Following on the heels of recent revelations that x-ray mammography may be contributing to an epidemic of future radiation-induced breast cancers, in a new article titled, "Radiation Treatment Generates Therapy Resistant Cancer Stem Cells From Aggressive Breast Cancer Cells," published in the journal Cancer July 1st, 2012, researchers from the Department of Radiation Oncology at the UCLA Jonsson Comprehensive Cancer Center report that radiation treatment actually drives breast cancer cells into greater malignancy.
The researchers found that even when radiation kills half of the tumor cells treated, the surviving cells which are resistant to treatment, known as induced breast cancer stem cells (iBCSCs), were up to 30 times more likely to form tumors than the nonirradiated breast cancer cells. In other words, the radiation treatment regresses the total population of cancer cells, generating the false appearance that the treatment is working, but actually increases the ratio of highly malignant to benign cells within that tumor, eventually leading to the iatrogenic (treatment-induced) death of the patient.
Last month, a related study published in the journal Stem Cells titled, "Radiation-induced reprogramming of breast cells," found that ionizing radiation reprogrammed less malignant (more differentiated) breast cancer cells into iBCSCs, helping to explain why conventional treatment actually enriches the tumor population with higher levels of treatment-resistant cells. [i]
A growing body of research now indicts conventional cancer treatment with chemotherapy and radiation as a major contributing cause of cancer patient mortality. The primary reason for this is the fact that cancer stem cells, which are almost exclusively resistant to conventional treatment, are not being targeted, but to the contrary, are encouraged to thrive when exposed to chemotherapy and radiotherapy.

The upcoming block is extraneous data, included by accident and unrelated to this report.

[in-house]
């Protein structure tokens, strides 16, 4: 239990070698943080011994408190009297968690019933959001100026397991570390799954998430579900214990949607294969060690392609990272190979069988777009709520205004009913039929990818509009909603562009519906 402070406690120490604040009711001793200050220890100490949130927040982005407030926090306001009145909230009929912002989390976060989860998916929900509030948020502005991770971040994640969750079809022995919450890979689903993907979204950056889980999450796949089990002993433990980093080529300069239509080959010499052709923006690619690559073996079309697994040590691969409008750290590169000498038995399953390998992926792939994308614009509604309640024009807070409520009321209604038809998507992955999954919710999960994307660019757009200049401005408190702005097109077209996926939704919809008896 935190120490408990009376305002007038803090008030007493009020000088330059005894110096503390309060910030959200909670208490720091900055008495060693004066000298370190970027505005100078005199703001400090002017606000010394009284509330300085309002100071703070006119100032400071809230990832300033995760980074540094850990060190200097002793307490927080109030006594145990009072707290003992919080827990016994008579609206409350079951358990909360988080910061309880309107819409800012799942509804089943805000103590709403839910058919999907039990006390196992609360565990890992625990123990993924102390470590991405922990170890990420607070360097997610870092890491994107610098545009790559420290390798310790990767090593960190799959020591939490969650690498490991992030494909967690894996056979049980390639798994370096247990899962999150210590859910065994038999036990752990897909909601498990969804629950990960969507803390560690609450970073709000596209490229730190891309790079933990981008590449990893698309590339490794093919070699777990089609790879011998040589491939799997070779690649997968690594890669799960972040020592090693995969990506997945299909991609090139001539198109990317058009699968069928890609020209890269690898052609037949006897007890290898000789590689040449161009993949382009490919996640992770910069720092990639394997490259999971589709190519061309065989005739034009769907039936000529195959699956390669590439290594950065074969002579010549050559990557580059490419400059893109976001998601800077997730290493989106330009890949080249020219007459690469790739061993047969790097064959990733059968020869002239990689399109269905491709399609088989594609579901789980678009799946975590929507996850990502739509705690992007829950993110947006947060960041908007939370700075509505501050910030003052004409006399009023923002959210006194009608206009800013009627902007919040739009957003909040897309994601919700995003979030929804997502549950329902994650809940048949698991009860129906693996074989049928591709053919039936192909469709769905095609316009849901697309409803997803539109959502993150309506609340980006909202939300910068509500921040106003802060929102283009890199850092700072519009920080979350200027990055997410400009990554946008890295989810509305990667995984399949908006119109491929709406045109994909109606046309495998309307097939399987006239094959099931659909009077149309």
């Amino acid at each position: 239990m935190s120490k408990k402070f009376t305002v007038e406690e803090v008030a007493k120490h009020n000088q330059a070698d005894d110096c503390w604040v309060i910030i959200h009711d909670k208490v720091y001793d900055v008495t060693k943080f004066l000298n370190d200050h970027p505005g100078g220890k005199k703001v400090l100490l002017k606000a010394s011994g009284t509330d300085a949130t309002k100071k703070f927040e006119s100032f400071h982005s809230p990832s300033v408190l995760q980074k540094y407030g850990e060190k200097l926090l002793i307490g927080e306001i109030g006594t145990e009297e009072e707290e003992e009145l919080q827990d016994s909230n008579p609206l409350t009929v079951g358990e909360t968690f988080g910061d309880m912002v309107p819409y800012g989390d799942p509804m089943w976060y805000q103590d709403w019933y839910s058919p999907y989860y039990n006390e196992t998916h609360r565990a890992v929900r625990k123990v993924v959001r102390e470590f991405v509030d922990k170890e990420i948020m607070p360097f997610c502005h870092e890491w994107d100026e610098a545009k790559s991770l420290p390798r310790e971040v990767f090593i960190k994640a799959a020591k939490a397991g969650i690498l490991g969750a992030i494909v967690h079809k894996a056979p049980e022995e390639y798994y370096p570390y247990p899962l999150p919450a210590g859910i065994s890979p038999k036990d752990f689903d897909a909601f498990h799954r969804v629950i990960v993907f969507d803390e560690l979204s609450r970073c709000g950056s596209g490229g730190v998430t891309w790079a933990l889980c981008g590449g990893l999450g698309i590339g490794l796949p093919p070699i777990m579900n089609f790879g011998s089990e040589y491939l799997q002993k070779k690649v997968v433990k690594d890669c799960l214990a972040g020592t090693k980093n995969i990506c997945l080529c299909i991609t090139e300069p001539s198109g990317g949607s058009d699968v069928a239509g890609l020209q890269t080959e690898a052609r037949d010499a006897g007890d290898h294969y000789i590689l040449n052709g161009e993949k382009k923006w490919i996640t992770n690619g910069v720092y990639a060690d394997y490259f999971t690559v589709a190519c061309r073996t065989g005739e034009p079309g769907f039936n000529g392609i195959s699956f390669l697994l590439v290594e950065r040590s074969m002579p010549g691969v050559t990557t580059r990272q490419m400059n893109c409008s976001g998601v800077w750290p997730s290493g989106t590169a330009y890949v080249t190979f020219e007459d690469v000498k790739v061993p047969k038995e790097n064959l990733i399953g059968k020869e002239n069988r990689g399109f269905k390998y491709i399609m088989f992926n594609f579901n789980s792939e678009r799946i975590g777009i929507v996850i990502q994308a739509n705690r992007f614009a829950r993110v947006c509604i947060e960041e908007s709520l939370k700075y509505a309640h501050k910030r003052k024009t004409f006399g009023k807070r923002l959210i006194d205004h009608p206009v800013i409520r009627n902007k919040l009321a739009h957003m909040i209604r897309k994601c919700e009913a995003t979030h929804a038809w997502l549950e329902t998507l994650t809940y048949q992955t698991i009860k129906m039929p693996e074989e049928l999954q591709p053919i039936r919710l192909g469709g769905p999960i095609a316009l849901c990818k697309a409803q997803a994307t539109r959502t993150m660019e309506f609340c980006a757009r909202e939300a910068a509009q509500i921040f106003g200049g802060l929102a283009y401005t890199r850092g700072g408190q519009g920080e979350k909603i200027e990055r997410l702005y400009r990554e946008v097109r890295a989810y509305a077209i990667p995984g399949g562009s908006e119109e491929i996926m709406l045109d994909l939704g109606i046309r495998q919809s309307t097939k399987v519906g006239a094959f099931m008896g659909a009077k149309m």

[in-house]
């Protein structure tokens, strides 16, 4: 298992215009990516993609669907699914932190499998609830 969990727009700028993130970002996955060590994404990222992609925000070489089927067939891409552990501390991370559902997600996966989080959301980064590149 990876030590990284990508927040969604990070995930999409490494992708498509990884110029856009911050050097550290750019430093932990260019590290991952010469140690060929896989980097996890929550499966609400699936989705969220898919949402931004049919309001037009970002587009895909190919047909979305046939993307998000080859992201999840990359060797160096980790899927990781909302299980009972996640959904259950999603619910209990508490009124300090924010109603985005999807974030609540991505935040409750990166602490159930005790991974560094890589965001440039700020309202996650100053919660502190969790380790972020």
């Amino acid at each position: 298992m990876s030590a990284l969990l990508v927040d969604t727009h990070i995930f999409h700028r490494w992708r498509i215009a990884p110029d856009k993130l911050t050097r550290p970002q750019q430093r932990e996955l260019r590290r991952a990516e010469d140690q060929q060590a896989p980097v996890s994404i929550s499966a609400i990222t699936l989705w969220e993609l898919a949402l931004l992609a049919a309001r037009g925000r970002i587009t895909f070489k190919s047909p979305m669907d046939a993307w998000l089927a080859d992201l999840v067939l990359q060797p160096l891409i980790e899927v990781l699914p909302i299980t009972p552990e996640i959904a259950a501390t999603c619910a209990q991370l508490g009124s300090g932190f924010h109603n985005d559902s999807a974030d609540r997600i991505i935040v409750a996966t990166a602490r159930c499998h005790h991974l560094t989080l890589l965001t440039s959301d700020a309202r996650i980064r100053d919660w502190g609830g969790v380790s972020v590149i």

In order to understand how conventional treatment drives the cancer into greater malignancy, we must first understand what cancer is....
What Are Cancer Stem Cells, And Why Are They Resistant To Treatment?
Tumors are actually highly organized assemblages of cells, which are surprisingly well-coordinated for cells that are supposed to be the result of strictly random mutation. They are capable of building their own blood supply (angiogenesis), are able to defend themselves by silencing cancer-suppression genes, secreting corrosive enzymes to move freely throughout the body, alter their metabolism to live in low oxygen and acidic environments, and know how to remove their own surface-receptor proteins to escape detection by white blood cells. In a previous article titled "Is Cancer An Ancient Survival Program Unmasked?" we delved deeper into this emerging view of cancer as an evolutionary throw-back and not a byproduct of strictly random mutation.
Because tumors are not simply the result of one or more mutated cells "going rogue" and producing exact clones of itself (multi-mutational and clonal hypotheses), but are a diverse group of cells having radically different phenotypal characteristics, chemotherapy and radiation will affect each cell type differently.
Tumors are composed of a wide range of cells, many of which are entirely benign.
The most deadly cell type within a tumor or blood cancer, known as cancer stem cells (CSCs), has the ability to give rise to all the cell types found within that cancer.
They are capable of dividing by mitosis to form either two stem cells (increasing the size of the stem population), or one daughter cell that goes on to differentiate into a variety of cell types, and one daughter cell that retains stem-cell properties.
This means CSCs are tumorigenic (tumor-forming) and should be the primary target of cancer treatment because they are capable of both initiating and sustaining cancer. They are also increasingly recognized to be the cause of relapse and metastasis following conventional treatment.
CSCs are exceptionally resistant to conventional treatment for the following reasons
- CSCs account for less than 1 in 10,000 cells within a particular cancer, making them difficult to destroy without destroying the vast majority of other cells comprising the tumor.[ii]